Emergency Preparedness for Nonprofit Organizations
Track Leader: Dr. John Cooper
There are a range of unexpected events – from a simple technology failure (i.e., lost internet connection) to the sudden loss of an executive director, or an environmental disaster – that could influence a nonprofit’s ability to function well or even survive. In addition, nonprofits are increasingly called on to support efforts to help the people and places they support recover from the environmental and technological disasters (e.g., hurricane, tornado, plant explosion, etc.) that destroy the assets and opportunities nonprofits have worked countless hours to create. As a result, nonprofits have a vested interest in identifying the full range of potential threats to daily operations and strategies to mitigate those threats.
The extent to which a nonprofit is prepared to respond when things go awry determines whether the organization can survive and recover. This workshop track takes participants through the process of becoming more informed about threat risk and readiness. Participants will have the opportunity to engage in conversations with peers about the unique challenges, promising strategies and opportunities nonprofits face with regard to dealing with unexpected events.
Track Limit: 20
Who should attend?
- Nonprofit staff and board members
- Emergency managers interested in partnering with non-profits
What can I expect to learn?
- An understanding of the range of events that could affect the daily operations of non-profits
- An understanding of community “social vulnerability” and its consequences
- An understanding of strategic roles of CDCs before and after disasters
- An opportunity to practice disaster planning skills
Physical tools and takeaways from this session:
- Outline of an Organizational Disaster Plan
- List of technical support resources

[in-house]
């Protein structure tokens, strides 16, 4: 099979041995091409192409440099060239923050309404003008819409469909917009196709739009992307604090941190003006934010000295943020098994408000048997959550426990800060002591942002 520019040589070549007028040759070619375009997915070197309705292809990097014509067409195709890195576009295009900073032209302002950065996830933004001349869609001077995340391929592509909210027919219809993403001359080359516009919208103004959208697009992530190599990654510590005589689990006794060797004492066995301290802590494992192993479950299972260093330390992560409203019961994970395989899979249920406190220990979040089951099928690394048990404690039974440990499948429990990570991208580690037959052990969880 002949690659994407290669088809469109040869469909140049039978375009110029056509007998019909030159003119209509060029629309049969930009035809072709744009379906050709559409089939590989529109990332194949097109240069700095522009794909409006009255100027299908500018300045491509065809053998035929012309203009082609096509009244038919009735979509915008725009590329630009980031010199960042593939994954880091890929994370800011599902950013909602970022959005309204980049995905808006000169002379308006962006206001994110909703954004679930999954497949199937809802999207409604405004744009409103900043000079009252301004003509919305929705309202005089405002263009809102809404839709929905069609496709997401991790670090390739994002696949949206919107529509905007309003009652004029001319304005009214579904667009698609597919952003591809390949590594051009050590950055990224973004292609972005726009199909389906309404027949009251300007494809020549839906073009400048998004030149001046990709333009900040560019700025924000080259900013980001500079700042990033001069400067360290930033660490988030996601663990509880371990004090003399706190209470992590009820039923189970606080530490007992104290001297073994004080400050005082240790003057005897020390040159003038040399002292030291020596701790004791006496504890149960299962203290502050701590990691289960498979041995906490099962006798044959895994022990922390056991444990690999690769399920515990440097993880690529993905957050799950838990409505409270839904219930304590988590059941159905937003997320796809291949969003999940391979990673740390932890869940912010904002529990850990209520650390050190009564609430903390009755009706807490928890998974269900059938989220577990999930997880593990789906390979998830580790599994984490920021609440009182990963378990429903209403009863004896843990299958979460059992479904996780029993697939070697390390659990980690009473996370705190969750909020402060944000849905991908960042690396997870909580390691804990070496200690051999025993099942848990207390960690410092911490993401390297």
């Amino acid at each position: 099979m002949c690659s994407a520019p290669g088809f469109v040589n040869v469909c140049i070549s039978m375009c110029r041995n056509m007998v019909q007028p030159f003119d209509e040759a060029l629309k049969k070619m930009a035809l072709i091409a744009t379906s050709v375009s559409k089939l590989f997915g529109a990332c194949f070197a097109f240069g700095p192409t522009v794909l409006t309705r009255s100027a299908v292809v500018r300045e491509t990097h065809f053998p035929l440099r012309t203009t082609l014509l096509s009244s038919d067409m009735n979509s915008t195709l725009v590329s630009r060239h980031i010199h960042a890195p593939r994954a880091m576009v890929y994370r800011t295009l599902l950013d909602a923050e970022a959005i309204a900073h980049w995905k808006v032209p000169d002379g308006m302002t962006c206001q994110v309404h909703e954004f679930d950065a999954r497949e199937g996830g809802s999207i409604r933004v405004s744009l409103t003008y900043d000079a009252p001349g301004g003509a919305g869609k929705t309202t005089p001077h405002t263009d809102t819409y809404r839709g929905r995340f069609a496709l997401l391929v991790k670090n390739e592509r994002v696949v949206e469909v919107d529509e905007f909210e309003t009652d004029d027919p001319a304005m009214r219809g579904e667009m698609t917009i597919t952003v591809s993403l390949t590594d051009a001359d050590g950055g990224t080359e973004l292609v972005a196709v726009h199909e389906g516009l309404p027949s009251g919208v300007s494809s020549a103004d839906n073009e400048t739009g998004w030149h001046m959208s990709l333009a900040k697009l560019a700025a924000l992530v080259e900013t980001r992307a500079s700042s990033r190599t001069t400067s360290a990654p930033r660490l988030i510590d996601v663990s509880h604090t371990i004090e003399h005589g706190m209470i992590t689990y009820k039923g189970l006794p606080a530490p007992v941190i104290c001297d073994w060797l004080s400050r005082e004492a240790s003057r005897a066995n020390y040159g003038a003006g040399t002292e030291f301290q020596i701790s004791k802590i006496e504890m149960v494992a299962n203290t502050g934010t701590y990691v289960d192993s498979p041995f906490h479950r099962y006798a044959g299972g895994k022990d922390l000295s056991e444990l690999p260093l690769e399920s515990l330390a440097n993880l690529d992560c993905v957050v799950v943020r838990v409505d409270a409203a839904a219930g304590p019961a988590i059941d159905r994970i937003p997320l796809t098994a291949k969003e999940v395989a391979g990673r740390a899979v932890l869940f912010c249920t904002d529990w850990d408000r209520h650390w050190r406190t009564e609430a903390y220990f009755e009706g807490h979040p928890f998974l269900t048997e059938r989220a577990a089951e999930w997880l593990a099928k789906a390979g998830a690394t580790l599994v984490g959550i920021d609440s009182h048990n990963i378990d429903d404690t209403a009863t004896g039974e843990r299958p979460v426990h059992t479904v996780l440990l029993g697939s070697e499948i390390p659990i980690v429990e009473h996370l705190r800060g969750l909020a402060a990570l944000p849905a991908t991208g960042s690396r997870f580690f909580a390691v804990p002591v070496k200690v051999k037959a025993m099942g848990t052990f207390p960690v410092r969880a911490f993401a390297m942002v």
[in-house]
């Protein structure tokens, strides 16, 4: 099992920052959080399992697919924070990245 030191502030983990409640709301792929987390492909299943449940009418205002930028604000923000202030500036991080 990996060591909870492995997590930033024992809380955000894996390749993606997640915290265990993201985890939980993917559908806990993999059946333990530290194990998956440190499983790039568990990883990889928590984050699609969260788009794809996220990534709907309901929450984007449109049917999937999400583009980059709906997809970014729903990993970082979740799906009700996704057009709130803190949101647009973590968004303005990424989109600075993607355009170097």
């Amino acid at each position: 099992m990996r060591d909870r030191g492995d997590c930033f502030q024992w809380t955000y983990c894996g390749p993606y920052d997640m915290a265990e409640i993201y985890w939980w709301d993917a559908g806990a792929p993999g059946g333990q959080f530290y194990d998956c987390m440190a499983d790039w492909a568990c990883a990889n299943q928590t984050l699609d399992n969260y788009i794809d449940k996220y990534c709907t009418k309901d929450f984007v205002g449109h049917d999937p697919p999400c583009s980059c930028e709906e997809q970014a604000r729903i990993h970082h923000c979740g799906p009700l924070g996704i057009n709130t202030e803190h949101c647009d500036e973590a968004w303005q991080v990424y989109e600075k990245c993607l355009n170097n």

|Dr. John Cooper is an associate professor of practice in the Department of Landscape Architecture & Urban Planning at Texas A&M University and serves a dual appointment as the associate director of Outreach and Community Partnerships for the Hazard Reduction and Recovery Center. In his previous position at MDC as a program director, John managed the FEMA Emergency Preparedness Demonstration Program, a $2.5 million effort to understand barriers to increased disaster awareness and preparedness in marginalized communities.John has provided consultation to community development advocates on issues of planning and civic engagement, and has been a visiting lecturer in the Department of City and Regional Planning (DCRP) at the University of North Carolina Chapel Hill (UNC). He is a past member of the Z. Smith Reynolds Foundation’s Advisory Panel and currently serves on a number of boards including the Board of Visitors for the UNC Institute for the Environment, and the Advisory Board for the DHS Center of Excellence – Natural Disasters, Coastal Infrastructure, and Emergency Management (DIEM) at UNC.John has an educational background in economics, urban planning, and city and regional planning from Texas A & M University and the University of North Carolina at Chapel Hill.|